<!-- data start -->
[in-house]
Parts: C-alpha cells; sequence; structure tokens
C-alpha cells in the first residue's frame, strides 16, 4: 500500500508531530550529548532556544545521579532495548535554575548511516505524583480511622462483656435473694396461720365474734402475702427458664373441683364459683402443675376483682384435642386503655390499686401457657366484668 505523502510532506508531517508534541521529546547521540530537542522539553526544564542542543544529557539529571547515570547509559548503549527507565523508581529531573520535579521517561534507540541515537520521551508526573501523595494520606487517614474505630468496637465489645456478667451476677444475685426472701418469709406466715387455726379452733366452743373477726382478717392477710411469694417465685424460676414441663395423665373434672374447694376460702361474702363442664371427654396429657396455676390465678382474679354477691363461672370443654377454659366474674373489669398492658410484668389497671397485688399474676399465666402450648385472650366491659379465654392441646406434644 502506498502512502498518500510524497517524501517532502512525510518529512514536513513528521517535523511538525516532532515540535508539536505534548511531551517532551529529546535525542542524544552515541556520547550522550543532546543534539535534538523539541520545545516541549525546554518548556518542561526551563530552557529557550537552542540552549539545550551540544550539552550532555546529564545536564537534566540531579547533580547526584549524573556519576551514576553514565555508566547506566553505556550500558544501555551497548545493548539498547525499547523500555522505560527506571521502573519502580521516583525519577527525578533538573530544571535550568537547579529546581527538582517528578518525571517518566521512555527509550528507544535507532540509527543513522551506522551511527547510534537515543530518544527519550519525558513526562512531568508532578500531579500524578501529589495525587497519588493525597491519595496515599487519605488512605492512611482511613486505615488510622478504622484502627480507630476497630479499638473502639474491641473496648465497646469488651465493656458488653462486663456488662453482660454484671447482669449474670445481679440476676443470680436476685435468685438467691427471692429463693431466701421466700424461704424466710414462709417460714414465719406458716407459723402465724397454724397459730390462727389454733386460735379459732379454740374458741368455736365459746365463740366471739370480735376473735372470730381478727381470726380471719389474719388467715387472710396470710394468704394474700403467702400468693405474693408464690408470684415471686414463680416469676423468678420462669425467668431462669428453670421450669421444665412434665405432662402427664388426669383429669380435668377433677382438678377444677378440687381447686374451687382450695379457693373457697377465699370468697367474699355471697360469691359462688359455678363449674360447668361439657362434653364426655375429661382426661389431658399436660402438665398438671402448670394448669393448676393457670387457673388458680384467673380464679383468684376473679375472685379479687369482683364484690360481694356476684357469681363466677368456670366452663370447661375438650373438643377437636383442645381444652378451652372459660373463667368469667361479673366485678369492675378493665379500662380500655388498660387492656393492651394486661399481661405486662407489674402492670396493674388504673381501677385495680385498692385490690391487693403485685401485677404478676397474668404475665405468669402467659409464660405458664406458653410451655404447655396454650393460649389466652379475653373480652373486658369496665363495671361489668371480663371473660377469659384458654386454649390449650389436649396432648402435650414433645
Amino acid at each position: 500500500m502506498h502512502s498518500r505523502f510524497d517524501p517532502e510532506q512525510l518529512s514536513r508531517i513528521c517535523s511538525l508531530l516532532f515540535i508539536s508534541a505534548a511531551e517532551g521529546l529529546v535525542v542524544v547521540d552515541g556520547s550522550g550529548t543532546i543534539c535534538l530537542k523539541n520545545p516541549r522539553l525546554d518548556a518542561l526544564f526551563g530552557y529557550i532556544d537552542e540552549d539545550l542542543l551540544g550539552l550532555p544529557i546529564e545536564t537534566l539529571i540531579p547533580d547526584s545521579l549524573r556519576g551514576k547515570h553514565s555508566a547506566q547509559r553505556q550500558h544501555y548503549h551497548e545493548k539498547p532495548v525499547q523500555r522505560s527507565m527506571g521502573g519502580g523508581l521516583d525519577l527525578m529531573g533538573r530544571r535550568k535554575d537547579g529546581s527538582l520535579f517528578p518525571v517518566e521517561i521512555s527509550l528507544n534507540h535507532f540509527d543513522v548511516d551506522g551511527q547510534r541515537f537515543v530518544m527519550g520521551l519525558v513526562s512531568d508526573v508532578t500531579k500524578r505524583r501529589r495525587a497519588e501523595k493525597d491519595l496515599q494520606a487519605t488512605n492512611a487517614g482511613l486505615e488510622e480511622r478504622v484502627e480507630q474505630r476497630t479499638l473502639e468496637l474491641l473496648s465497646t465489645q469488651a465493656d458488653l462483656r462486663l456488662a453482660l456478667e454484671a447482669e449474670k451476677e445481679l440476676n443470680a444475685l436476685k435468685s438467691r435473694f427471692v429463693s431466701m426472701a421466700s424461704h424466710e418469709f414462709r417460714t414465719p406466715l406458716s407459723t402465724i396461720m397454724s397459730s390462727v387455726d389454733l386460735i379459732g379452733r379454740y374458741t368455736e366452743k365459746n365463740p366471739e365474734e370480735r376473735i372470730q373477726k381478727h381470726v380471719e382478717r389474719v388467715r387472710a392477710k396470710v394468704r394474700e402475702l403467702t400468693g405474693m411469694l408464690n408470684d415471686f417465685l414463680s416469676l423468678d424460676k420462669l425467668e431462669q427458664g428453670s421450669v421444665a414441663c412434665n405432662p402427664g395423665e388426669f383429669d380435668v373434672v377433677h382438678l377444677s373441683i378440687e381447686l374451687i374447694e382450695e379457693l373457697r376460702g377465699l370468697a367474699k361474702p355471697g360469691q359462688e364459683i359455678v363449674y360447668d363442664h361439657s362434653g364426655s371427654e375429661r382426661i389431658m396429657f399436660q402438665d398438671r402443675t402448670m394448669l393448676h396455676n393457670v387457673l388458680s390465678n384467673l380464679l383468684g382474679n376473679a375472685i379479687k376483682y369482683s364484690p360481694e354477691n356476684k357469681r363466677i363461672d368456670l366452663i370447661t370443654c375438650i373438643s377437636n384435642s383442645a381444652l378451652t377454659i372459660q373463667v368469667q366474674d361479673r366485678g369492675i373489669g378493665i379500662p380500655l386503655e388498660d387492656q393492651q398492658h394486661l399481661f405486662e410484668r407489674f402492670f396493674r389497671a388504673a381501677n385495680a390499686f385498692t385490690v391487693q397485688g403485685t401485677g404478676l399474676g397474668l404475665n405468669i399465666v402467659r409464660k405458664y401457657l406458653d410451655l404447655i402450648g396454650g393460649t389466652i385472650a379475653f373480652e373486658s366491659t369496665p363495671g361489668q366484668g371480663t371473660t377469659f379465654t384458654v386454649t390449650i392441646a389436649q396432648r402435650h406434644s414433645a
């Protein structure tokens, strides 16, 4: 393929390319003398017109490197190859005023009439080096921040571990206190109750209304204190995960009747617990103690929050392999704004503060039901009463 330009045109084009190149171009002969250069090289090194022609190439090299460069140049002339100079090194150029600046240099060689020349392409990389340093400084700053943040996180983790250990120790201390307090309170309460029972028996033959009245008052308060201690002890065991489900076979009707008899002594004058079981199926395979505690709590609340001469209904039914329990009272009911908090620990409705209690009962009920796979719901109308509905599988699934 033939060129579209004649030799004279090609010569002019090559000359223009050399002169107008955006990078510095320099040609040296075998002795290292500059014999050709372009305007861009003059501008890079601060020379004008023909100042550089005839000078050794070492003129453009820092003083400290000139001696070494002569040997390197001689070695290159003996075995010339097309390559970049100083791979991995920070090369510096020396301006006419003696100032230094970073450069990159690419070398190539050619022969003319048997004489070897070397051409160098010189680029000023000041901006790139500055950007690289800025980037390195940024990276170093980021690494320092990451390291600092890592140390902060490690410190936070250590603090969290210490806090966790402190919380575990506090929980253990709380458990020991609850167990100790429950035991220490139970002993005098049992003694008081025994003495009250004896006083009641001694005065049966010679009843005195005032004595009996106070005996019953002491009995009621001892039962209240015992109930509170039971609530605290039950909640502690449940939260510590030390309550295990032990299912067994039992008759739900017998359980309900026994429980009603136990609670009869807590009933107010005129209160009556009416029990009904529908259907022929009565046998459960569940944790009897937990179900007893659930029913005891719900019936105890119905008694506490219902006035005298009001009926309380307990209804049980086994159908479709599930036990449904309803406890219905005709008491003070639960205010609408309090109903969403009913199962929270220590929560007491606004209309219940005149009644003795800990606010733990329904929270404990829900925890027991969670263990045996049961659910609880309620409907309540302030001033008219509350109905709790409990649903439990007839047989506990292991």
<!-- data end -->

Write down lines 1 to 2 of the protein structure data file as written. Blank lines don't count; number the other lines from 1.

[in-house]
Parts: C-alpha cells; sequence; structure tokens